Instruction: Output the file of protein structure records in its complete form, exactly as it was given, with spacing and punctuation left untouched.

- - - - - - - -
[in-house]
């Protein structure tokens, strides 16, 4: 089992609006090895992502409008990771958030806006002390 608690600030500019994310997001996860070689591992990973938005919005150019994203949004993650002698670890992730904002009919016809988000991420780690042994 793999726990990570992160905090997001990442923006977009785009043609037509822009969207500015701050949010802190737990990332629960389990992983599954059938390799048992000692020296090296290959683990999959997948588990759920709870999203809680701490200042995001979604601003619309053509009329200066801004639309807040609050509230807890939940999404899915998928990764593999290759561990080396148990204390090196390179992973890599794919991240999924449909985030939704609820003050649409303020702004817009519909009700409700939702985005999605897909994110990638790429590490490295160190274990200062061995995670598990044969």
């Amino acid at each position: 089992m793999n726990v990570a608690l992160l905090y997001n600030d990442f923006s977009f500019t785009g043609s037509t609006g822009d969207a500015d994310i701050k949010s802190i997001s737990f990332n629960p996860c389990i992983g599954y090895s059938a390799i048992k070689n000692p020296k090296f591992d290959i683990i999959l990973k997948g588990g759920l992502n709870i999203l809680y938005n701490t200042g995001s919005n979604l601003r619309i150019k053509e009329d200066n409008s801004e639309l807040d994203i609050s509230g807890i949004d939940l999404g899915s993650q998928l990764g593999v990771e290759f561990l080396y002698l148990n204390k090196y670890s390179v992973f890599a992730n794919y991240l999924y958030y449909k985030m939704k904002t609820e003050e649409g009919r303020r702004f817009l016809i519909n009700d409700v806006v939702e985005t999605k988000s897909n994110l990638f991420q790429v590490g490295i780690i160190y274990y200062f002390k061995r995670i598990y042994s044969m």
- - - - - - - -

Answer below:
[in-house]
């Protein structure tokens, strides 16, 4: 089992609006090895992502409008990771958030806006002390 608690600030500019994310997001996860070689591992990973938005919005150019994203949004993650002698670890992730904002009919016809988000991420780690042994 793999726990990570992160905090997001990442923006977009785009043609037509822009969207500015701050949010802190737990990332629960389990992983599954059938390799048992000692020296090296290959683990999959997948588990759920709870999203809680701490200042995001979604601003619309053509009329200066801004639309807040609050509230807890939940999404899915998928990764593999290759561990080396148990204390090196390179992973890599794919991240999924449909985030939704609820003050649409303020702004817009519909009700409700939702985005999605897909994110990638790429590490490295160190274990200062061995995670598990044969």
């Amino acid at each position: 089992m793999n726990v990570a608690l992160l905090y997001n600030d990442f923006s977009f500019t785009g043609s037509t609006g822009d969207a500015d994310i701050k949010s802190i997001s737990f990332n629960p996860c389990i992983g599954y090895s059938a390799i048992k070689n000692p020296k090296f591992d290959i683990i999959l990973k997948g588990g759920l992502n709870i999203l809680y938005n701490t200042g995001s919005n979604l601003r619309i150019k053509e009329d200066n409008s801004e639309l807040d994203i609050s509230g807890i949004d939940l999404g899915s993650q998928l990764g593999v990771e290759f561990l080396y002698l148990n204390k090196y670890s390179v992973f890599a992730n794919y991240l999924y958030y449909k985030m939704k904002t609820e003050e649409g009919r303020r702004f817009l016809i519909n009700d409700v806006v939702e985005t999605k988000s897909n994110l990638f991420q790429v590490g490295i780690i160190y274990y200062f002390k061995r995670i598990y042994s044969m």